Why Every Author Needs Neil Armstrong

Imposter syndrome—every writer with a pulse gets it. I sure as heck do, and I’ve noticed that every single one of my author friends has been struck with it, too, from time to time. It’s when you are overwhelmed with feeling you don’t belong somewhere, even though people have invited you into that space because they recognise your credentials, talent, and [insert awesome thing here].

In the last few weeks I’ve been knee-deep in imposter syndrome. I will be sitting in on three panels at Limestone Genre Expo 2017, and though I enthusiastically entered my name for them, I’ve nearly drowned in a sea of self-doubt about my validity to attend the conference at all. I mean, I’ve only written one novel. It has cupcakes in space. I’ve edited a few manuscripts, but does that make me a person who knows things?

Then last week, too-amazing-for-words Derek Newman-Stille asked me to be the guest author on an hour-long radio show (Speculating Canada: it’s only won five Aurora awards, so, no big deal. GULP!). The topic was about writing, being a disabled writer, and writing characters who have disabilities. EEEK! I don’t know anything about that, I thought. Except maybe that I am a writer, with a disability, who writes characters with disabilities. Oh. Oh, yeah.

I’m not going to lecture you, saying, “Stop having imposter syndrome! Believe in yourself!” Instead, I’m going to advise you that whenever it strikes, think: Neil Armstrong.imposter-syndrome

Read this incredible anecdote from author Neil Gaiman (you might have heard of him):

Some years ago, I was lucky enough invited to a gathering of great and good people: artists and scientists, writers and discoverers of things. And I felt that at any moment they would realise that I didn’t qualify to be there, among these people who had really done things.

On my second or third night there, I was standing at the back of the hall, while a musical entertainment happened, and I started talking to a very nice, polite, elderly gentleman about several things, including our shared first name. And then he pointed to the hall of people, and said words to the effect of, “I just look at all these people, and I think, what the heck am I doing here? They’ve made amazing things. I just went where I was sent.”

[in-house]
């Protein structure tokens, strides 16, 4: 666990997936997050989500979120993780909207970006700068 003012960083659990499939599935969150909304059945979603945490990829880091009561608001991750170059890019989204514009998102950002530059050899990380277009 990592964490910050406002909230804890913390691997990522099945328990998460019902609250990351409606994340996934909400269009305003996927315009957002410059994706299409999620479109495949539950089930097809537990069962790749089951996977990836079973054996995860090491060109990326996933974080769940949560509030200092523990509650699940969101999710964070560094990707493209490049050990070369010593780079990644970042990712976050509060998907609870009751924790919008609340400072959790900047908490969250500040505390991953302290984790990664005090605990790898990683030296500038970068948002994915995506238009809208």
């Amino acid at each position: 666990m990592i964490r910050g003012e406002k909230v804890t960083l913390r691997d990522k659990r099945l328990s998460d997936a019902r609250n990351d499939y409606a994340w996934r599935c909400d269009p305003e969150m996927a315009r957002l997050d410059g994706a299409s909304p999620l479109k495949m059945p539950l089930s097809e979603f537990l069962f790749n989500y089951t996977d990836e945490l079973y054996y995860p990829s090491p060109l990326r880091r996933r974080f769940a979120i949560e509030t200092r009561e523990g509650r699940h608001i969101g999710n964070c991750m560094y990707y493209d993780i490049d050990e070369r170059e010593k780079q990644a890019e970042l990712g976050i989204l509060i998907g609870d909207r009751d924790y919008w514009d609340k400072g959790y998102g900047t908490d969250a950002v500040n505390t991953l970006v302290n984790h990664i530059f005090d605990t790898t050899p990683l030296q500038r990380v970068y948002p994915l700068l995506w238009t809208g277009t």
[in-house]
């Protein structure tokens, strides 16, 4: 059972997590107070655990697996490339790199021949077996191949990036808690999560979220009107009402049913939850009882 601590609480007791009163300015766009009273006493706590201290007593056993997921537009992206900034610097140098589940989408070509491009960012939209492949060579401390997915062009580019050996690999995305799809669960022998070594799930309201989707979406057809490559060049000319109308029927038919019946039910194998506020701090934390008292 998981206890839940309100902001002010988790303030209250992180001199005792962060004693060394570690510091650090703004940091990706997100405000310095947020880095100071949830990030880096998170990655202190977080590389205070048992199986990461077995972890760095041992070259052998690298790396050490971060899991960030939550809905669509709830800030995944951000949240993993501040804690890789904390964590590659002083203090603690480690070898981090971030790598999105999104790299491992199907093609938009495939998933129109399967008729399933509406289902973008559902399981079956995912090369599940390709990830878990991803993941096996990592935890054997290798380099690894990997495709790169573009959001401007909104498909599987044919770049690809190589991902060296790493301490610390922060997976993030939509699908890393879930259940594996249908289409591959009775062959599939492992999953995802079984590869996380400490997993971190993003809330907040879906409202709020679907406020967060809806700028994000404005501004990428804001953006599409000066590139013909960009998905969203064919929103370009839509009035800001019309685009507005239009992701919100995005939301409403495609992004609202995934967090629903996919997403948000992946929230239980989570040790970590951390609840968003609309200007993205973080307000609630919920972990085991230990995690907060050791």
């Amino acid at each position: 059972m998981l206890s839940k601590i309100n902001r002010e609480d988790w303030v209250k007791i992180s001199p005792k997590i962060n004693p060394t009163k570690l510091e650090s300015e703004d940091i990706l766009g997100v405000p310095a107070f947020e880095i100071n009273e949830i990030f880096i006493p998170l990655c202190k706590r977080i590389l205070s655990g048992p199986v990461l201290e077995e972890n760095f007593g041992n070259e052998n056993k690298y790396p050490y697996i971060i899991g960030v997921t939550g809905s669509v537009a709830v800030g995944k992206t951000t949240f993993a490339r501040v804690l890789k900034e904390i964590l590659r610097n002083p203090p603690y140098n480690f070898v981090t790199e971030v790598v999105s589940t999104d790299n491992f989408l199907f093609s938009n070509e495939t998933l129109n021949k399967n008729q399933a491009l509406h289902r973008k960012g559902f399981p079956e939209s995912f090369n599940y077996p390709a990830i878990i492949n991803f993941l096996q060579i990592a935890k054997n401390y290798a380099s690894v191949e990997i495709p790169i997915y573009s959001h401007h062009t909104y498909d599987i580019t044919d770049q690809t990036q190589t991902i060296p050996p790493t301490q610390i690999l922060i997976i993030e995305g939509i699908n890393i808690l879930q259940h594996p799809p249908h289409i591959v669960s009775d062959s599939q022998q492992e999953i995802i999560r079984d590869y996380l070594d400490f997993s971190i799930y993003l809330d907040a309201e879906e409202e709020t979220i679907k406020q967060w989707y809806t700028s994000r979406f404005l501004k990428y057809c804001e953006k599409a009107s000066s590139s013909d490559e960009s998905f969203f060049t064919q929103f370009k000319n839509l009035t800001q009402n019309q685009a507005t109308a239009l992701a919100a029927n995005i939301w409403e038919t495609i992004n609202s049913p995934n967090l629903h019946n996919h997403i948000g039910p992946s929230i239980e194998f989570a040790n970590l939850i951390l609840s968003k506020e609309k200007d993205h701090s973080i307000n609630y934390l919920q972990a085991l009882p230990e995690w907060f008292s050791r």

And I said, “Yes. But you were the first man on the moon. I think that counts for something.”

And I felt a bit better. Because if Neil Armstrong felt like an imposter, maybe everyone did.

(Read more on the Official Neil Gaiman Tumblr post!)

Right? If Neil Armstrong feels like that, maybe we all do.

Besides screaming, “NEIL ARMSTRONG, NEIL ARMSTRONG!” I cope with imposter syndrome in the following ways:

  • Medicating with cupcakes (don’t judge me).
  • Reminding myself that people wouldn’t get excited by my presence if they didn’t feel I could contribute.
  • Remembering that everyone started somewhere, and even the seasoned ‘experts’ probably feel uneasy on occasion.
  • Taking a deep breath and writing down the things I do know about topics, or how I can offer something in the space where I’ve been invited (notes make me happy).
  • Reminding myself that I can learn a lot from the experience and make new contacts.
  • Realising that if everything goes topsy-turvy, I can always snuggle under my furry blankie when I get home, because it understands me.

So, I get you, fellow impostery-feeling peeps. I do. Would you do one thing for me right now? Would you take a deep breath and say it loud, and say it proud with me? Okay, here we go:

NEIL ARMSTRONG!

Ahhh. I feel better. Hope you do, too. You’re all right, and you deserve to do the thing and be the person. Okie-dokey?